I also enjoy listening and learning from various podcasts while I work – Master of One (the best podcast covering design, movies, and games) has quickly made its way to the top of my list. Additionally, I’m always impressed by the illustration work of Chris Lee, Andrew Kolb, and Colby Bryant. When it comes to animation and production companies, I’m always blown away by everything that Buck, Giant Ant, and Cub Studio create.

What are some of your favourite designs or videos that you’ve created?

Throughout my career, I’ve had the opportunity to work with clients and brands of all sizes. One of the animation projects I finished earliest this year was for T.D. Williamson, a leading pipeline solutions company. I scripted, illustrated, and animated a video explaining their services and mission. It was a huge undertaking but one that I’m extremely proud of.

One of my favorite personal illustration projects was an Aliens 30th Anniversary event poster I created in collaboration with SquaredCo and Cinépolis Luxury Theaters. This piece is significant because it was the first illustration of mine that was turned into a silkscreened event poster – marked that off my bucket list! It definitely was a labor of love, requiring more hours than I initially budgeted. However seeing the print in person and signing my first set of artist proofs made it all worth it.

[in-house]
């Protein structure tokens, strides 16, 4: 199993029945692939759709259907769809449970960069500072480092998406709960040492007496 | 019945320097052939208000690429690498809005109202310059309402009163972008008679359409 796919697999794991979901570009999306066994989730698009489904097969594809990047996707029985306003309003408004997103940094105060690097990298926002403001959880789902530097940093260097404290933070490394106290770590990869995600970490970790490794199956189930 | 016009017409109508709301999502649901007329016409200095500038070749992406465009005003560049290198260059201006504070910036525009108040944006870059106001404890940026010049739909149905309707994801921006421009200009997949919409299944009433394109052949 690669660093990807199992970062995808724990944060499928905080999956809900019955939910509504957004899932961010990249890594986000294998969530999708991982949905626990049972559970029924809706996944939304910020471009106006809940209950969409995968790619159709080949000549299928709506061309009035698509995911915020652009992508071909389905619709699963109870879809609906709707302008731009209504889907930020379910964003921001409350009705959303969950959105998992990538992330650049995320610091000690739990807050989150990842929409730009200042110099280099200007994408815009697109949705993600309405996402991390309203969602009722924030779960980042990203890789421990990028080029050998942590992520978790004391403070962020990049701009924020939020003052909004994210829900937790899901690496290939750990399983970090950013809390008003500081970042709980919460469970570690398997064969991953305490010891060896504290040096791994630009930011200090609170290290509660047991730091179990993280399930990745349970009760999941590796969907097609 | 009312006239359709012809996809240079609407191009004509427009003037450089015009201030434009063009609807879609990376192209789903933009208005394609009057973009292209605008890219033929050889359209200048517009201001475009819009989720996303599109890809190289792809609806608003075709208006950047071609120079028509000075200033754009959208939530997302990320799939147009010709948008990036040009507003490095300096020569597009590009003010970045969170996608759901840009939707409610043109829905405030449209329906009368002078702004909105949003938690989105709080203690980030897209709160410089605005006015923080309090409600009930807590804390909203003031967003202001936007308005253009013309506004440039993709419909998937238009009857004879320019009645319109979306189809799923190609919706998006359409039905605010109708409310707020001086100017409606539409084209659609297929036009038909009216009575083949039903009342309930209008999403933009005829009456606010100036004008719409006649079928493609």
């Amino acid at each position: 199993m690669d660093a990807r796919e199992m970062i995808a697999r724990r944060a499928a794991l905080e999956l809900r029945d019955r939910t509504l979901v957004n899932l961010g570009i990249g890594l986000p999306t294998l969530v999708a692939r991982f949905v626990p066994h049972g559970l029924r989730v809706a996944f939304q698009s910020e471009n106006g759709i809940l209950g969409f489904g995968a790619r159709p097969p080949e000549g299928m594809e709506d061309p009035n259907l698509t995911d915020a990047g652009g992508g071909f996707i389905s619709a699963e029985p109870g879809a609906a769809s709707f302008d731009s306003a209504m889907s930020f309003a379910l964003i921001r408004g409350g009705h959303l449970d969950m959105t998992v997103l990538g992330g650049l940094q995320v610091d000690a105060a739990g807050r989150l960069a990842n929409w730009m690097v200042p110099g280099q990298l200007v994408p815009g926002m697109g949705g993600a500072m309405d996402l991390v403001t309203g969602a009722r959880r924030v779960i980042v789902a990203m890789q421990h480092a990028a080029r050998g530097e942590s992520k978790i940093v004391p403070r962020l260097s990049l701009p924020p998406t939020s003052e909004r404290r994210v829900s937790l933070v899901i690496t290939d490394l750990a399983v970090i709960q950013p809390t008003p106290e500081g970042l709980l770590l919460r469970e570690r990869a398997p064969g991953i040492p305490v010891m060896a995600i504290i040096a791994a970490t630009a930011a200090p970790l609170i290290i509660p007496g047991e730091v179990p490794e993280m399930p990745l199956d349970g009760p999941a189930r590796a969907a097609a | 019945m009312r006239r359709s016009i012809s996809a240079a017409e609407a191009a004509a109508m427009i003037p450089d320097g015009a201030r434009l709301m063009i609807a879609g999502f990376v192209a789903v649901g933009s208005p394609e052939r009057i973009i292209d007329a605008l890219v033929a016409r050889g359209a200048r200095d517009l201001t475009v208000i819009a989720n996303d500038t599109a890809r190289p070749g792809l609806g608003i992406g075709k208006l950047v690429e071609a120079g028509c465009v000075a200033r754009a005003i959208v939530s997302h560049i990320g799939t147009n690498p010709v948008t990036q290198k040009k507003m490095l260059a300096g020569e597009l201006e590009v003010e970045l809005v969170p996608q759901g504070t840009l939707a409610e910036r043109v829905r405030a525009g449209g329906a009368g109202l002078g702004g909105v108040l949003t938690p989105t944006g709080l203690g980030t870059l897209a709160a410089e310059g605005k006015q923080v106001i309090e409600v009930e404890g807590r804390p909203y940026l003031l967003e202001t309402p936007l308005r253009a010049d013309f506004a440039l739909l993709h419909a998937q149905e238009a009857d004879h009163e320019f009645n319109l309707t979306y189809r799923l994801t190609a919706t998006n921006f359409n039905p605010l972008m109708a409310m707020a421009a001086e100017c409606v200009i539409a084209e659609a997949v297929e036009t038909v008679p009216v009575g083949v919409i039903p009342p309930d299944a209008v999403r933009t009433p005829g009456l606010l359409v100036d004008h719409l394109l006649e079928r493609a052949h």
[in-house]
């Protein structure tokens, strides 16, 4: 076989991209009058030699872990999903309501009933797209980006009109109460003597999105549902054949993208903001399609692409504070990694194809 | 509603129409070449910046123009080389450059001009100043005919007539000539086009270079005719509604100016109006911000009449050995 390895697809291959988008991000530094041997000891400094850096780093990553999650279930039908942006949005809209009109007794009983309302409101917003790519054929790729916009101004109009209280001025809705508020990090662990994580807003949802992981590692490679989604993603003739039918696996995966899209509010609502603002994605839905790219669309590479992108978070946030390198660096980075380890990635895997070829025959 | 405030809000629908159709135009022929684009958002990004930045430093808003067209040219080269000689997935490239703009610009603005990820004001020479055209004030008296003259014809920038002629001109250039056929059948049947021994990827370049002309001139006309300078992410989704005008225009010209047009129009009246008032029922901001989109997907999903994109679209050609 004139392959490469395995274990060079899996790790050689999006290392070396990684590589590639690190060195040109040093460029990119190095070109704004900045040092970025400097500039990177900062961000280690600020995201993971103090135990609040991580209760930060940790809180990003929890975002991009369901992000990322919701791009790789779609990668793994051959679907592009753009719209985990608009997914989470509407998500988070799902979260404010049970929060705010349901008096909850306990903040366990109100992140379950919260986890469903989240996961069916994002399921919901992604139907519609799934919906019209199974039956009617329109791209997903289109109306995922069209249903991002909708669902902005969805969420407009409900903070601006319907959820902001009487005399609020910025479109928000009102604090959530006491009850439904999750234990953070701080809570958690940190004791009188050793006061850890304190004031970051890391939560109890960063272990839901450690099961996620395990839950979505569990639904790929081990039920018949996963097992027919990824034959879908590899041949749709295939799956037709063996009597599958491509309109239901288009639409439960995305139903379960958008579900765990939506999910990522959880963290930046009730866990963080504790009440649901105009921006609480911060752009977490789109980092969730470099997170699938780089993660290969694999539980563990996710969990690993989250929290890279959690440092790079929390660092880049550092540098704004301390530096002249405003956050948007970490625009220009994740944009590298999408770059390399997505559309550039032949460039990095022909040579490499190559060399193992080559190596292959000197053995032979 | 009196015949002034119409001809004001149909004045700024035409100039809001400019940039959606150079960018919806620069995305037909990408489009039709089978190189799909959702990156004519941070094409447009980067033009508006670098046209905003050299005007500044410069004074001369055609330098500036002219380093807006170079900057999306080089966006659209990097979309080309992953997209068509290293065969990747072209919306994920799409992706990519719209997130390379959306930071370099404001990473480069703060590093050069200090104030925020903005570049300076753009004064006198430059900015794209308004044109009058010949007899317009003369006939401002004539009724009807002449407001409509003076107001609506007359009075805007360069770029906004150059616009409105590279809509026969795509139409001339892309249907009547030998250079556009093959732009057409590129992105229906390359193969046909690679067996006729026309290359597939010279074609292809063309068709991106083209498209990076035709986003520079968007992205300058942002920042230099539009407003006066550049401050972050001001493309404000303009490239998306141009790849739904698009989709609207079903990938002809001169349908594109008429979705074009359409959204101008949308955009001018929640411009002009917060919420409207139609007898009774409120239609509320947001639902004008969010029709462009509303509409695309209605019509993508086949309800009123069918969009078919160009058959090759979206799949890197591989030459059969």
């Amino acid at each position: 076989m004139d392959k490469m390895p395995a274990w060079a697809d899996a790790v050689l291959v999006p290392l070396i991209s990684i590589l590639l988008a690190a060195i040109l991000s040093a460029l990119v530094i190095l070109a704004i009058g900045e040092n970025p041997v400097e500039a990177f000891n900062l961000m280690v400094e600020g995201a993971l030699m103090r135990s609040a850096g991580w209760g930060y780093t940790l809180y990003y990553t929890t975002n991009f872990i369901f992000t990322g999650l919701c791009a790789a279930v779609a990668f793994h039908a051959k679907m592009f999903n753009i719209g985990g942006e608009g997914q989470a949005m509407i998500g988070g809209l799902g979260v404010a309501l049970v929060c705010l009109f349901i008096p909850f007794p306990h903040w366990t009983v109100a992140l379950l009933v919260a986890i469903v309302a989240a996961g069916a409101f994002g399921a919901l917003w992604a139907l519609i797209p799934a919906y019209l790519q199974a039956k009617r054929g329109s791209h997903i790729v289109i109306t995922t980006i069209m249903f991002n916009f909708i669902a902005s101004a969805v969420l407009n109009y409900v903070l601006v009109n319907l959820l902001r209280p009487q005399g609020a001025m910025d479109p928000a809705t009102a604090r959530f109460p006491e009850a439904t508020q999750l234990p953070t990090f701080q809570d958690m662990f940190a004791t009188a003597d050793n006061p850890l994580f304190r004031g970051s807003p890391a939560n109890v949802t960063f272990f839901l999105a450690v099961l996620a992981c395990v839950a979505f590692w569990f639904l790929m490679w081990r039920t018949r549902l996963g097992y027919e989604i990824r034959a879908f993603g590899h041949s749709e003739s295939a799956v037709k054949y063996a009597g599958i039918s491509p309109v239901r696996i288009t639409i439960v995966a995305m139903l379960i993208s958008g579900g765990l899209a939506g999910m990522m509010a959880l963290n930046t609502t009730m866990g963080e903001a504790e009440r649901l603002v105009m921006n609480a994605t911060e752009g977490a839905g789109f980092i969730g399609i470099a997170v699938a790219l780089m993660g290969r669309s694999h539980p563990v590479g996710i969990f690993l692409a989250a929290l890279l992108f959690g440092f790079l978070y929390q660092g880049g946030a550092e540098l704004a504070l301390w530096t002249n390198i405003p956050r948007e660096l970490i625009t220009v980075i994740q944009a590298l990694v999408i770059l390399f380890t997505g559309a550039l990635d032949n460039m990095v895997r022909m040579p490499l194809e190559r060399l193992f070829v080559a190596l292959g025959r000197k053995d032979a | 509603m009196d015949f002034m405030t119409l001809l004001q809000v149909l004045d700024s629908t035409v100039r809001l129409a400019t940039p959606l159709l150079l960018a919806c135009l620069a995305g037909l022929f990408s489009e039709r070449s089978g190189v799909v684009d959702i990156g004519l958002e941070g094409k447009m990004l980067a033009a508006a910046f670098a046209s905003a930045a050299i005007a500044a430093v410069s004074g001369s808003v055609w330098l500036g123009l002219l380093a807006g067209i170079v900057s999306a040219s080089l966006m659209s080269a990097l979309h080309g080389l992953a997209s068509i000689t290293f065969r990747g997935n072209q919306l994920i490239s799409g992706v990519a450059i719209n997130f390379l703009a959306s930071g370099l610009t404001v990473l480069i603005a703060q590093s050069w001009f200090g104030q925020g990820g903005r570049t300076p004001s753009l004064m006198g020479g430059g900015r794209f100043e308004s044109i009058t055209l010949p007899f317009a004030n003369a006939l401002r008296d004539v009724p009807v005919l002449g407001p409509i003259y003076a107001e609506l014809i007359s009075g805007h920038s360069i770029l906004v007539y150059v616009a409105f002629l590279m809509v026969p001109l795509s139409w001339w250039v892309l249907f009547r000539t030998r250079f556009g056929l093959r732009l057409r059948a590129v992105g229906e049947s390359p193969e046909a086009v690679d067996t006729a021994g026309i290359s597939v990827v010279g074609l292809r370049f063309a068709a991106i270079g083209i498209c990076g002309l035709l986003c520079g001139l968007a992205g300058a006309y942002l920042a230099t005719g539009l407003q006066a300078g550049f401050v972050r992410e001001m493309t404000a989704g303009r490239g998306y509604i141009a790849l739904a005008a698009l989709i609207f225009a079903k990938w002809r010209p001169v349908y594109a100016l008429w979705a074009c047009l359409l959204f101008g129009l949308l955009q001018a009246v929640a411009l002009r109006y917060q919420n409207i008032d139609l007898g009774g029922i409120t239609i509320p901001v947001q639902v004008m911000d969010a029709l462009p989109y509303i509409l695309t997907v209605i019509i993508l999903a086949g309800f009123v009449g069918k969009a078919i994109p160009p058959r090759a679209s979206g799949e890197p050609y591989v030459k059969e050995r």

Aliens Poster[Above: Aliens 30th Anniversary event poster by Jason Yang]

When it comes to motion design, you have a very colourful and fun style – is this something that you consciously decided to have, or did it naturally develop over time?

Well thank you! Color, without a doubt, has been influential and has become a common theme throughout my work. I definitely prefer taking a light-hearted, fun approach when given the opportunity. I think this is because it reflects my personality.

Workspace[Above: Workspace by Jason Yang]

Similar to the above, is your fun and quirky animation style something that you have to convince clients on, or do you find that they come to you because they’re already looking for something different?

For the past decade I have built my brand while curating my portfolio, which has led many clients and brands to seek me out for the style of work I’ve produced. When it makes sense, I have been able to “up sell” and convince a few of my clients to consider leaning toward the more fun and quirky style that I’ve grown to love, which is always fun!